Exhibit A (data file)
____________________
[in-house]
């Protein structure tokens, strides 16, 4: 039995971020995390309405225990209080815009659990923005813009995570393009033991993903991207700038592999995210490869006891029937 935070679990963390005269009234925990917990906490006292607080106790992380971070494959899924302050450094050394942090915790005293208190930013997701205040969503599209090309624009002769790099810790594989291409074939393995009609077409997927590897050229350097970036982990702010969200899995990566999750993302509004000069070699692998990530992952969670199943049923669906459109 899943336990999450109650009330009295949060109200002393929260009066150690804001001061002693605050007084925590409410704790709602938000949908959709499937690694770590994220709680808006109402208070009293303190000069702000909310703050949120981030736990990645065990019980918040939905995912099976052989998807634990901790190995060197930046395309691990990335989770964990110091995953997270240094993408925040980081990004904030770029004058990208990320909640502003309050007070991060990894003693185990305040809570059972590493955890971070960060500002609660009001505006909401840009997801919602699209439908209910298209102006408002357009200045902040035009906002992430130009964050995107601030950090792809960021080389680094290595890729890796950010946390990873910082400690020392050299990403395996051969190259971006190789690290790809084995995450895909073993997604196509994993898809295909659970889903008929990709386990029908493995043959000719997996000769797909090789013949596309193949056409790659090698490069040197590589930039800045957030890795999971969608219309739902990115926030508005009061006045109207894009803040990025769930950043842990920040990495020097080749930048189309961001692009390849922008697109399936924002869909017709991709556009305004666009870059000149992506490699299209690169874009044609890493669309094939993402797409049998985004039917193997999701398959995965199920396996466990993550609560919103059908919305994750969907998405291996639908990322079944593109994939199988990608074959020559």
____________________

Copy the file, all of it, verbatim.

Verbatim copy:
[in-house]
């Protein structure tokens, strides 16, 4: 039995971020995390309405225990209080815009659990923005813009995570393009033991993903991207700038592999995210490869006891029937 935070679990963390005269009234925990917990906490006292607080106790992380971070494959899924302050450094050394942090915790005293208190930013997701205040969503599209090309624009002769790099810790594989291409074939393995009609077409997927590897050229350097970036982990702010969200899995990566999750993302509004000069070699692998990530992952969670199943049923669906459109 899943336990999450109650009330009295949060109200002393929260009066150690804001001061002693605050007084925590409410704790709602938000949908959709499937690694770590994220709680808006109402208070009293303190000069702000909310703050949120981030736990990645065990019980918040939905995912099976052989998807634990901790190995060197930046395309691990990335989770964990110091995953997270240094993408925040980081990004904030770029004058990208990320909640502003309050007070991060990894003693185990305040809570059972590493955890971070960060500002609660009001505006909401840009997801919602699209439908209910298209102006408002357009200045902040035009906002992430130009964050995107601030950090792809960021080389680094290595890729890796950010946390990873910082400690020392050299990403395996051969190259971006190789690290790809084995995450895909073993997604196509994993898809295909659970889903008929990709386990029908493995043959000719997996000769797909090789013949596309193949056409790659090698490069040197590589930039800045957030890795999971969608219309739902990115926030508005009061006045109207894009803040990025769930950043842990920040990495020097080749930048189309961001692009390849922008697109399936924002869909017709991709556009305004666009870059000149992506490699299209690169874009044609890493669309094939993402797409049998985004039917193997999701398959995965199920396996466990993550609560919103059908919305994750969907998405291996639908990322079944593109994939199988990608074959020559």